The curtain rises on a maintenance-man hanging on for dear life as the platform below him begins to buckle.
Then the worst imaginable happens.
His can of Tab cola falls into the dark abyss below him as the beginning notes of Donna Summer’s HOT STUFF begins to thump.
If you’re not aware what you’re in for before entering the Nederlander Theatre, you’re about to find out faster than you can demand to “turn the beat around.”
DISASTER! comes from its successful word-of-mouth hit off-Broadway run, a little too small in execution for the grand Nederlander stage, but none of that really matters.
This is a critic-proof farce tailor–made for us survivors of the 1970s at its kitschiest.
Technically, the characters are also a spin-off of the highly successful cinematic genre.
There’s the guitar carrying nun, the money-hungry business owner, the vacationing retirees, the sultry singer, and of course the scientist she may be having an affair with.
My favorite performance of the show is from young actor Baylee Littrell, who pulls off twins Ben and Lisa, a conglomerate of the token kid thrust into the dangers on board the Barracuda, the first floating casino and disco in New York.
Director and co-writer Jack Plotnick moves the action along really quickly, which works as the show’s musical numbers often zip in at breakneck speed. Some of the musical cues are even simply there as punchlines to a line of dialogue.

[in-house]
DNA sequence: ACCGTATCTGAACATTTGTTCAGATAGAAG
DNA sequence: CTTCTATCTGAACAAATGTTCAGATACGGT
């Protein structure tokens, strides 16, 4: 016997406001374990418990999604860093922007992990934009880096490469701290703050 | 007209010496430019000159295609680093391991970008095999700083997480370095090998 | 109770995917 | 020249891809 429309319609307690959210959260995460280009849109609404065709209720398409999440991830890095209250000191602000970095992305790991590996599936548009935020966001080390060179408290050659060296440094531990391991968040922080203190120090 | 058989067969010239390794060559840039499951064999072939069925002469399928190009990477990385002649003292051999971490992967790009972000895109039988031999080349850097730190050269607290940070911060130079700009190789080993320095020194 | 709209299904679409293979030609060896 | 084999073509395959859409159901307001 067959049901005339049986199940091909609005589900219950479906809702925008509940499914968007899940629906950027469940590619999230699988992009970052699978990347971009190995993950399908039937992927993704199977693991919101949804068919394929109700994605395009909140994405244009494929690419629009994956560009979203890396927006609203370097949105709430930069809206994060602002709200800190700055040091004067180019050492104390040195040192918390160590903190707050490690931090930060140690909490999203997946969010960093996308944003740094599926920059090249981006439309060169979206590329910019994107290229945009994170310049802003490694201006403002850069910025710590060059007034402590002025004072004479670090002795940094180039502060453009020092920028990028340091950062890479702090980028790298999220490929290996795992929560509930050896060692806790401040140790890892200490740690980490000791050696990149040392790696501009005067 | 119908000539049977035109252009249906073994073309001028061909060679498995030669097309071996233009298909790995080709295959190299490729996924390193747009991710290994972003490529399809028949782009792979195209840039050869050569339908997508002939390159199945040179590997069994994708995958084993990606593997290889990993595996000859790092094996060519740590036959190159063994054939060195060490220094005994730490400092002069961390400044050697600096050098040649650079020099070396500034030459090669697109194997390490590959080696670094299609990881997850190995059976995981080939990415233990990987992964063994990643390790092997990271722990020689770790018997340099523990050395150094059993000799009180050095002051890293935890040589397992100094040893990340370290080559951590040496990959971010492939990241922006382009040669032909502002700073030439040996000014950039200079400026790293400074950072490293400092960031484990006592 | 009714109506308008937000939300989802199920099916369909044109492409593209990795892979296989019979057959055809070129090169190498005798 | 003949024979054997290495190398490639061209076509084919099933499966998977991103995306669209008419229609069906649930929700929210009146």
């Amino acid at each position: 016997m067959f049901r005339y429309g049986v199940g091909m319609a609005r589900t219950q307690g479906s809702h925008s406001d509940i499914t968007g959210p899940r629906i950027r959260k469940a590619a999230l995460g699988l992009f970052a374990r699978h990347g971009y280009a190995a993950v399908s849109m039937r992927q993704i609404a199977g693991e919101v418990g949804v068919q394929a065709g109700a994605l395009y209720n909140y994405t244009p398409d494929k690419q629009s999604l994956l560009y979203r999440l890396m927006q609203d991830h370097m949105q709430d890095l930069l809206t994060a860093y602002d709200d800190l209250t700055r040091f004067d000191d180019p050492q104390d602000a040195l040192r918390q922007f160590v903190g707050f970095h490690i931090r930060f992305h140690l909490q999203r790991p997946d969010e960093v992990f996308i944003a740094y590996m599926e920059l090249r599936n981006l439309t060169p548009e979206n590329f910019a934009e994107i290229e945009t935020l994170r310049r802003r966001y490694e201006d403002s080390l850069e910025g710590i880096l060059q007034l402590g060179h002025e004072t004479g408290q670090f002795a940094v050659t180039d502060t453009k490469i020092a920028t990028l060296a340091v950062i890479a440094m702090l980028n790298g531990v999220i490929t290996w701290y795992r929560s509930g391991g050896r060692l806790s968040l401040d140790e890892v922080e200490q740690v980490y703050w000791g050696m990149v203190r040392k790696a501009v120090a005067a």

The adaptation to the big stage works a tad better than his adaptation to the big screen of Space Station ’76, which I reviewed at SXSW a couple years ago.
The compartmentalization of the songs, the characters, the set pieces, all goes well with the concept, and this bigger budget upgrade to the Great White Way is tailor made for switching out talent when available.
Right now, I recommend seeing this initial cast, as everyone is perfect in their roles, but it’s obvious this show is a dream for musical comedy actors ready to join them in a tap-dance Hustle number.
Oh, and the songs.
There are so many great seventies songs in this show, from the obscure Sky High by Jigsaw to the annoying earworm of Blue Suede’s Hooked on a Feeling.
Though its set in 1979, the disco numbers are not overwhelming. There’s plenty of celebration of the entire decade’s jukebox. You’ll think the person next to you left their phone on Sirius’s 70s on 7 before the lights dimmed.
For more details visit disastermusical.com